The “Elf Service Bank”, A Different Needling Style and Running Away

Day 4: Thursday September 24, 2010
Dr Qiao was still on holiday for the autumn moon festival today, but I didn’t want to miss out on any learning opportunities, so I attended an acupuncture shift at a different hospital. It soon became obvious that the way Dr. Qiao practiced acupuncture was very different from the way some other doctors in China practice. For one thing, this was a hospital that sterilized and reused their needles. This does not happen in the States these days, every single needle is new and in sterile packaging, and every single treatment we dispose of them afterward. I don’t believe it is common in Europe either. From a waste reduction and economic standpoint I can understand the appeal, but after seeing needles reused I have to say I am not a fan. The handles were often bent, and occasionally appeared slightly rusty. To be fair, the shafts that actually touched the skin were clean or the needles were discarded.  However, needles get duller as they are used, and these seemed to require a “different” technique from the gentle and painless one that we had been practicing with Dr. Qiao.  By “different” I mean very forceful, among other adjectives.
My favorite needles
 I admired the doctor we were following because he could apparently get any needle of any length or quality in to the point. That much was clear, but frankly I shed no tears that I was only following him the one day, because this type of needling does not hold much appeal for me. If I need to get a larger gauge needle several inches into a point I will, but you can bet I will choose a higher quality, less painful needle. In general, patients and practitioners in China seem to care less about whether a treatment is painful than folks in the States do.
            This attitude seems to apply to massage (and certainly foot reflexology) as well. Later in the day I went to get Tuina, a kind of Chinese medical massage, at a place some other students recommended. They did a full body (back, neck, legs, hands feet, head) massage for 60 yuan an hour. (Less than ten U.S. dollars, but not the cheapest I had seen.) Tuina is quickly becoming one of my favorite attractions in China. Their attack mentality was great for me, since I usually have to tell massage therapists I like more pressure. On the other hand, my calves were very tight and I was flopping like a fish because the woman working on me really got her thumbs in there. It does no good to say “oww” or even “That’s painful” in Chinese.  These are not big burly girls by any stretch, but I think you would have to specifically ask them to go lighter. Today none of us foreigners knew how to say that, so we were faced with the option of getting up off the table and running away or bearing with it. I chose to suffer in silence, and afterwards my calves felt like baby cows again instead of knots, so it was very worth it. The hunt for a good, yet cheap tuina place continues, but so far this one is nice and clean and my favorite. Some of their massage practitioners are blind and they are supposed to be really good, so I am curious. I like that the Chinese character for “foot” looks like a little man on skis, it makes it easy to find the massage and foot reflexology places.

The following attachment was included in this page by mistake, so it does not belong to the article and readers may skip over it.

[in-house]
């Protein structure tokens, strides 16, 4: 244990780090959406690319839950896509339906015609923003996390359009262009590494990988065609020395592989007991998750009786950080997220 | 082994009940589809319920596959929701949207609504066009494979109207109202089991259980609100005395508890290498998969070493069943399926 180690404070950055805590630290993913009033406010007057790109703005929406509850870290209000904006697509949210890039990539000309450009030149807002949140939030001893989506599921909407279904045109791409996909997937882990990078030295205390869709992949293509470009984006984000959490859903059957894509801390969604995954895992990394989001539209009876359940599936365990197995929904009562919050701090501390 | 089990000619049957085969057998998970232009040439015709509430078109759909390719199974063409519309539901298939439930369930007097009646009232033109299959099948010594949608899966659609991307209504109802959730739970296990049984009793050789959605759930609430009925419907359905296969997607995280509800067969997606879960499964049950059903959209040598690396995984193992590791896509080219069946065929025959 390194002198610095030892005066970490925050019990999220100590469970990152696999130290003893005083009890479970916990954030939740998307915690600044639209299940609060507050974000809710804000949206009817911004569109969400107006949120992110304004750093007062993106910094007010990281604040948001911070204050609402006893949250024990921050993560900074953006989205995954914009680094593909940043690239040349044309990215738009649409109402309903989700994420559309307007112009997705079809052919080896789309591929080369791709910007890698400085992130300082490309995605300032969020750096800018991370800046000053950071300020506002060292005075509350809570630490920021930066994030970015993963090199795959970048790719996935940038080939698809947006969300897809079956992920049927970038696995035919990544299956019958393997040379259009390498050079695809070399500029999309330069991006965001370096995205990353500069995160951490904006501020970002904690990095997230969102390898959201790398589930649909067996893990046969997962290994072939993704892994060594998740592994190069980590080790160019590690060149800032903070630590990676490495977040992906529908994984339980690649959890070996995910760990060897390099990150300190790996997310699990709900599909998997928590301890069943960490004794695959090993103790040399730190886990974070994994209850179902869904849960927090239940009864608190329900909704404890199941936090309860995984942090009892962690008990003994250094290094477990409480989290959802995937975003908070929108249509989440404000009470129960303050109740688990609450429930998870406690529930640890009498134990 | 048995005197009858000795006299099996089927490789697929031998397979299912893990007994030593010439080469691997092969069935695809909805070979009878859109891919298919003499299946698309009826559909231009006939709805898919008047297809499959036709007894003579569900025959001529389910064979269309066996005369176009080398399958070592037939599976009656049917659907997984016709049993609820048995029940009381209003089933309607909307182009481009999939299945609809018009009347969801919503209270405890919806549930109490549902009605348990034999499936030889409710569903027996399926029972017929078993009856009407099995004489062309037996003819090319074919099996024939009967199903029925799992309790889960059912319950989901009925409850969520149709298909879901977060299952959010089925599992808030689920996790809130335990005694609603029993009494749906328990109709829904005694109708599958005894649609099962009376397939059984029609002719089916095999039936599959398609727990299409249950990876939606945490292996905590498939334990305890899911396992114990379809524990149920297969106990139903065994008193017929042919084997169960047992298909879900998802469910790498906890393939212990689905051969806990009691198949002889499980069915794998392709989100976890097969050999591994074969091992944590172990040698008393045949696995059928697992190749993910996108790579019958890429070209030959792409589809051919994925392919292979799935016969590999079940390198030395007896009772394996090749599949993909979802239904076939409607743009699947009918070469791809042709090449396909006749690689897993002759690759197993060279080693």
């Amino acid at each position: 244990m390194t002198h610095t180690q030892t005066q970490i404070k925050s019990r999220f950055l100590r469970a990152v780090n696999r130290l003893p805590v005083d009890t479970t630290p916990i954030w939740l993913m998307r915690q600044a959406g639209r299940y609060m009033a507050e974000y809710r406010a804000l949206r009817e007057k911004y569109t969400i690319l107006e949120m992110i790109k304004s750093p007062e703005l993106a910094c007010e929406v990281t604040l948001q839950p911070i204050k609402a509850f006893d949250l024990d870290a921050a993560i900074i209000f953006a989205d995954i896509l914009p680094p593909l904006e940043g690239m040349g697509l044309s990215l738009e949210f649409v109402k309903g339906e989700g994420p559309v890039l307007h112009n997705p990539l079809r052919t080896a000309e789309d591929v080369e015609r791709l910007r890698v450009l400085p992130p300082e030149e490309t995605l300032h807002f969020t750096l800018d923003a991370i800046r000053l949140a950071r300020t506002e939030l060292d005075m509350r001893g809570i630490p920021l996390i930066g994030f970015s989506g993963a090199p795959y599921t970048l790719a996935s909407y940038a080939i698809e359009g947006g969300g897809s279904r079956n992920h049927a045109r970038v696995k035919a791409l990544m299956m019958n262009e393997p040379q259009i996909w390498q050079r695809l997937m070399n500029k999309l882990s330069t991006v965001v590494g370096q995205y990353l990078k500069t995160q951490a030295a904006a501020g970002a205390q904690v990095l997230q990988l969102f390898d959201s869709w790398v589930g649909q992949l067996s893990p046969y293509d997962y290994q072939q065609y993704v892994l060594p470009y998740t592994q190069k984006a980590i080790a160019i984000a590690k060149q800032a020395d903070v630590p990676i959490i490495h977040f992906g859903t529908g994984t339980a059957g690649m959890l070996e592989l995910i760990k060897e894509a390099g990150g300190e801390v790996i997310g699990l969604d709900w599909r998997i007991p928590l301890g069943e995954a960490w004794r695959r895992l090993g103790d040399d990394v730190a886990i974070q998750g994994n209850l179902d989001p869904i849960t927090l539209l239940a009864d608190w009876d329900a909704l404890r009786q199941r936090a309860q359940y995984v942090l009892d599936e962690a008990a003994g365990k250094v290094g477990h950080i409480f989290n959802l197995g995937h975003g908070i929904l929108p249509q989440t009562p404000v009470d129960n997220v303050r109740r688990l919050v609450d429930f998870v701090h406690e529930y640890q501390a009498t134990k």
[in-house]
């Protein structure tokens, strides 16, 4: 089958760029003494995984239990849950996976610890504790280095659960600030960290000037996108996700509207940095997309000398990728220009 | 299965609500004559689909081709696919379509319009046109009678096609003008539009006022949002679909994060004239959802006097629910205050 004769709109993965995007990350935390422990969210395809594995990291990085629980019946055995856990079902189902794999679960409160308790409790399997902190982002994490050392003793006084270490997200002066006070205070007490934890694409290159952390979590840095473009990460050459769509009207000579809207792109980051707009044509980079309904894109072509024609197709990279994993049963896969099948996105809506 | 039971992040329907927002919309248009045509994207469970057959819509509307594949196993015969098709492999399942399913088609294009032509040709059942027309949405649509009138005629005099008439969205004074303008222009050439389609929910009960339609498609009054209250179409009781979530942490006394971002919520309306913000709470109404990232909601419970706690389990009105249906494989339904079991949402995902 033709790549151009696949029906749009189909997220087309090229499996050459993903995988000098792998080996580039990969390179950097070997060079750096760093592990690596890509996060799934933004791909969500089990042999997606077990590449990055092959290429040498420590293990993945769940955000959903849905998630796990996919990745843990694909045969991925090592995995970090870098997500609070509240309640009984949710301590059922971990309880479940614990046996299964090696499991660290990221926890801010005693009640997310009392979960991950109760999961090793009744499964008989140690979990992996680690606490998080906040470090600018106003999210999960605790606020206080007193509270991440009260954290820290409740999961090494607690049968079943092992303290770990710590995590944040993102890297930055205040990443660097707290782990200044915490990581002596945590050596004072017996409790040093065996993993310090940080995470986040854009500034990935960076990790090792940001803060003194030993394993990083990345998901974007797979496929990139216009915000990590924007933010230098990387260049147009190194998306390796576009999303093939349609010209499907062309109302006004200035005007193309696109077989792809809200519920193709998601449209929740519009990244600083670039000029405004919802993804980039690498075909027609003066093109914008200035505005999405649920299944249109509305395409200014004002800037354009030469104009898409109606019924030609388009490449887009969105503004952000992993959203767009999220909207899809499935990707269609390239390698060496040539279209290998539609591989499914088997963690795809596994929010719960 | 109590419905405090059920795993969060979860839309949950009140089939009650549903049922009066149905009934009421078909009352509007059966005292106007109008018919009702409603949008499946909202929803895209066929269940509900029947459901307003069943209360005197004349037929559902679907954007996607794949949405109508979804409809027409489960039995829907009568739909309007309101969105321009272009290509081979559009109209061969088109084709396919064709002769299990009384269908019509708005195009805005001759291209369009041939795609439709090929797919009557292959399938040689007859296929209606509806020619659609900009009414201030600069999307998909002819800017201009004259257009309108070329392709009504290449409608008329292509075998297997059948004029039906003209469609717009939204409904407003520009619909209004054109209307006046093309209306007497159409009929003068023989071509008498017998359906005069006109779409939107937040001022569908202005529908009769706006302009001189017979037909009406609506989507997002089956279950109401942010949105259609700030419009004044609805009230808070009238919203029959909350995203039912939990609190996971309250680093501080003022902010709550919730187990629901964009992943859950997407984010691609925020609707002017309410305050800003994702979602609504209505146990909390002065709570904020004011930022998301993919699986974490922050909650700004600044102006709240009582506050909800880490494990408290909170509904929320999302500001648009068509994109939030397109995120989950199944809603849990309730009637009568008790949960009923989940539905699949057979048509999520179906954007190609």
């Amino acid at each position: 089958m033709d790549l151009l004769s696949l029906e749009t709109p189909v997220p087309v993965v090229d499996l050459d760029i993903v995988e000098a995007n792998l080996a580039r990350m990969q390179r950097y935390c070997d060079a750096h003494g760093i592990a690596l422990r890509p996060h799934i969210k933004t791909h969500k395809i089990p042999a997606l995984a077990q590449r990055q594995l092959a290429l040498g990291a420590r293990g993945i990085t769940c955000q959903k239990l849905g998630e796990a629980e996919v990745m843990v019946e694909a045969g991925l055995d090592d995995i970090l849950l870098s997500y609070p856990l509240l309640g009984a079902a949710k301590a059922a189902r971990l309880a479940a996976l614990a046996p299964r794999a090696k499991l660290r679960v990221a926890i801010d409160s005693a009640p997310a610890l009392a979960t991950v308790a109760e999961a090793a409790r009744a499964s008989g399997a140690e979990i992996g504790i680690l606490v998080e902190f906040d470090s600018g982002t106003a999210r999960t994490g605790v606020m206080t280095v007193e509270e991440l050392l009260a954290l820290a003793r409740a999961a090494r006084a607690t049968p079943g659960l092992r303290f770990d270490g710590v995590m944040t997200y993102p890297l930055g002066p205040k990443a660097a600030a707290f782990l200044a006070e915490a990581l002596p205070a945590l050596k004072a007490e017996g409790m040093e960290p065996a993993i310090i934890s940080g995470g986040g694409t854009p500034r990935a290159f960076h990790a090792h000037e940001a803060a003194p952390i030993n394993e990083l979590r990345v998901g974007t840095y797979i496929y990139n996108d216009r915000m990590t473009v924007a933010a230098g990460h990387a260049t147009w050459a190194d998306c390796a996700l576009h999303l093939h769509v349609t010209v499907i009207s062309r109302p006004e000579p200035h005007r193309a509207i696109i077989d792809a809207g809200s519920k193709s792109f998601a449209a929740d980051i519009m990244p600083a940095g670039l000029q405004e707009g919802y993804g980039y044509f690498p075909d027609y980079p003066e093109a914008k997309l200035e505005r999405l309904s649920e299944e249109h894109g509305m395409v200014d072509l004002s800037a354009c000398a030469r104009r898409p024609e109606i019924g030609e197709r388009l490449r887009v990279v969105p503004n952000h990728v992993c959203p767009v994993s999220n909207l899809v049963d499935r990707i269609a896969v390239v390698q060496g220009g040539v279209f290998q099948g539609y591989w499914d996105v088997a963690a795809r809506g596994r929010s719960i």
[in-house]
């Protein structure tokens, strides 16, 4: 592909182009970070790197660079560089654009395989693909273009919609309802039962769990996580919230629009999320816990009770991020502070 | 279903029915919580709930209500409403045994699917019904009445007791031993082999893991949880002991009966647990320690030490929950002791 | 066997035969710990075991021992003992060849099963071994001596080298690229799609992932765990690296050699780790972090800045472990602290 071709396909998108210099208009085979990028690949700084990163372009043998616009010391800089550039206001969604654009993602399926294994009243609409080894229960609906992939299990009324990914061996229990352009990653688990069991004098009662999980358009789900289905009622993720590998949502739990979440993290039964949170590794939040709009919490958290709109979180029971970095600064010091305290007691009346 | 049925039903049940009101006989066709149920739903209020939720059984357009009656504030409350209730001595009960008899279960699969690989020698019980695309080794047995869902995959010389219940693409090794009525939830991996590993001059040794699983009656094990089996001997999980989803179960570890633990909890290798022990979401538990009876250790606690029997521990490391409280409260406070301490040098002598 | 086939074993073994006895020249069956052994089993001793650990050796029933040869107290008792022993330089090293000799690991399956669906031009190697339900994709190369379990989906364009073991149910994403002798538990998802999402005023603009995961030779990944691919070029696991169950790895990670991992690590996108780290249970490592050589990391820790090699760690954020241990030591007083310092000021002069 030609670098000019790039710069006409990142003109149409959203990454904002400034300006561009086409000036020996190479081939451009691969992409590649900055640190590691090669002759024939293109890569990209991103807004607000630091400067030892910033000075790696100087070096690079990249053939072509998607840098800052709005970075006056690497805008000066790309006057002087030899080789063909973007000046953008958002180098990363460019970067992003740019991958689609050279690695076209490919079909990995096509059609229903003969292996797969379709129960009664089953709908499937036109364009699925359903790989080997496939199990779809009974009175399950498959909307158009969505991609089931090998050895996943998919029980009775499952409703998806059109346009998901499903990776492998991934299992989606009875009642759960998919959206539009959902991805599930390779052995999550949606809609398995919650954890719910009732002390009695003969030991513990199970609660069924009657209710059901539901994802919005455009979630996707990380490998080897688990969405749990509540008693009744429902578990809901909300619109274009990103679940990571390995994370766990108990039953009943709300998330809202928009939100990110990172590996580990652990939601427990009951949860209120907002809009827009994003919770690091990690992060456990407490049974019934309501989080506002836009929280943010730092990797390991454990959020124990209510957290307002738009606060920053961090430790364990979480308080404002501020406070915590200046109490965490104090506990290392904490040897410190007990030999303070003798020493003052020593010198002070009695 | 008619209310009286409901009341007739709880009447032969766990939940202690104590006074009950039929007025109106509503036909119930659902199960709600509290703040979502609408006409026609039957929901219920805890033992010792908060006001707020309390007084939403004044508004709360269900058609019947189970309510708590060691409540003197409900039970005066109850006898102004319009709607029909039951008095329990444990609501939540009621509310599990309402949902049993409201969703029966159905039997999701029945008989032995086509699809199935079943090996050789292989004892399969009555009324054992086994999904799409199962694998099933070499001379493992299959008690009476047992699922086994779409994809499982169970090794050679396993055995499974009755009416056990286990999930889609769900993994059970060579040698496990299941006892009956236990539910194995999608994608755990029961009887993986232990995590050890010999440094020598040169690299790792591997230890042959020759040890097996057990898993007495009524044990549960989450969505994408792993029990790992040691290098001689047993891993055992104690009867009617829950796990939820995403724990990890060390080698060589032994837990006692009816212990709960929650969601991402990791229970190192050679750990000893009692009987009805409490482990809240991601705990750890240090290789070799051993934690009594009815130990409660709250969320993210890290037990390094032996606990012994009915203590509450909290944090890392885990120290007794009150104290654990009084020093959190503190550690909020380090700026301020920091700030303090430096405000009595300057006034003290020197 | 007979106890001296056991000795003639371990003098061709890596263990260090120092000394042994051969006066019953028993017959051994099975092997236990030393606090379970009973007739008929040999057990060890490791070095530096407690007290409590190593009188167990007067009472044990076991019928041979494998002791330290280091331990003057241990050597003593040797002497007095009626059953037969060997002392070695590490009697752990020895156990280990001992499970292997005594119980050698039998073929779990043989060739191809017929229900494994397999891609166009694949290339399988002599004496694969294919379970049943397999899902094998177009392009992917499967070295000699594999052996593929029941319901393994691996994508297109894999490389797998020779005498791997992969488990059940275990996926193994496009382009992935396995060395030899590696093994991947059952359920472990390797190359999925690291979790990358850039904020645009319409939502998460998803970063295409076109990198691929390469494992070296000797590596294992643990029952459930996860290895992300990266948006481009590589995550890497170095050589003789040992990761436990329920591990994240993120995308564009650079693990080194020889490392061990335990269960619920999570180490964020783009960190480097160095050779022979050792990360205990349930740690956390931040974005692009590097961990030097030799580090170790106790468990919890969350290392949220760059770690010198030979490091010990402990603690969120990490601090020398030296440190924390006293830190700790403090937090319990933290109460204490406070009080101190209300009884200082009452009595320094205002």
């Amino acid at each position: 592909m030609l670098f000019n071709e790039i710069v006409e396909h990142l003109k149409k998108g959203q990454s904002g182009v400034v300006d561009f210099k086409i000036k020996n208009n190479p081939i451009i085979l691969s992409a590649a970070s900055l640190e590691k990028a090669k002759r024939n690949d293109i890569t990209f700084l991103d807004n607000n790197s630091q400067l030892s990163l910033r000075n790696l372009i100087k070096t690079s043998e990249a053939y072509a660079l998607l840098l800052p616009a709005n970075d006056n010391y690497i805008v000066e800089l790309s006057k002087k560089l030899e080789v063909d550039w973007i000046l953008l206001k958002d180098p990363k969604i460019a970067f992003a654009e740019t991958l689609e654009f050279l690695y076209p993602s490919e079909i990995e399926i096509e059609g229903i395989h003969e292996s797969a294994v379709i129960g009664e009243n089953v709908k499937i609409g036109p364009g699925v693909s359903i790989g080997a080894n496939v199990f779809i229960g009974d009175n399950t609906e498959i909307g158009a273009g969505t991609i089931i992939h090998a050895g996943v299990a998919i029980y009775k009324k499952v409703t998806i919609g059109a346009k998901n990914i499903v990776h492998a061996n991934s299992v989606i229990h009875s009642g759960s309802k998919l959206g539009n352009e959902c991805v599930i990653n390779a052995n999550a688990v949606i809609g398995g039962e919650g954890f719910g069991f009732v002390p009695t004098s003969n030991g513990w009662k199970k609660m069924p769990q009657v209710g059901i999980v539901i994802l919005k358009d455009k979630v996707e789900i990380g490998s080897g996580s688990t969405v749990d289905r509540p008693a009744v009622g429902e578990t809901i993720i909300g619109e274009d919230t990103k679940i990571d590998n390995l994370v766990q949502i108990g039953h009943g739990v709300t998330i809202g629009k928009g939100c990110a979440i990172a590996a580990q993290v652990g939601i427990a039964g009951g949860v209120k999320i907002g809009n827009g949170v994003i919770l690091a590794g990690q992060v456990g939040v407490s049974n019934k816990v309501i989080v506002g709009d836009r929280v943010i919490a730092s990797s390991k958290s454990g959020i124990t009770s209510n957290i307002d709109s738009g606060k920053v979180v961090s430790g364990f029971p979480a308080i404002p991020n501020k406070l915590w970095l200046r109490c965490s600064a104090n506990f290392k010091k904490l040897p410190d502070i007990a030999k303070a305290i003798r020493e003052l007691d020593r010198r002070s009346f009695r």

Another highlight of the day was wandering through the Confucius temple area or “Fu Zi Miao” at lunch time.  We didn’t have time to explore much but we did get a nice view of the river with canal boats tied up along it. 
We ate at a Japanese teppanyaki  restaurant near our hotel. Service was quite slow, but I really liked their plum blossom sushi. It had bananas inside and the fish flakes on the exterior were plum flavored and pink in color. I have never had anything quite like it and found both the presentation and the flavor charming.My sushi and salmon set came long before my friends’, so their opinion of the place was considerably lower than mine. What China really needs is some food expeditors, but apparently they have such nice job security that they don’t need your business. Also there is no tipping, so no reason for staff to care how long you wait for your food.
 The final highlight of the day was the “elf service bank” sign. I’m not sure how they coerced Santa’s little helpers to stop making toys and work for them, but there it was. They have everything in China. 

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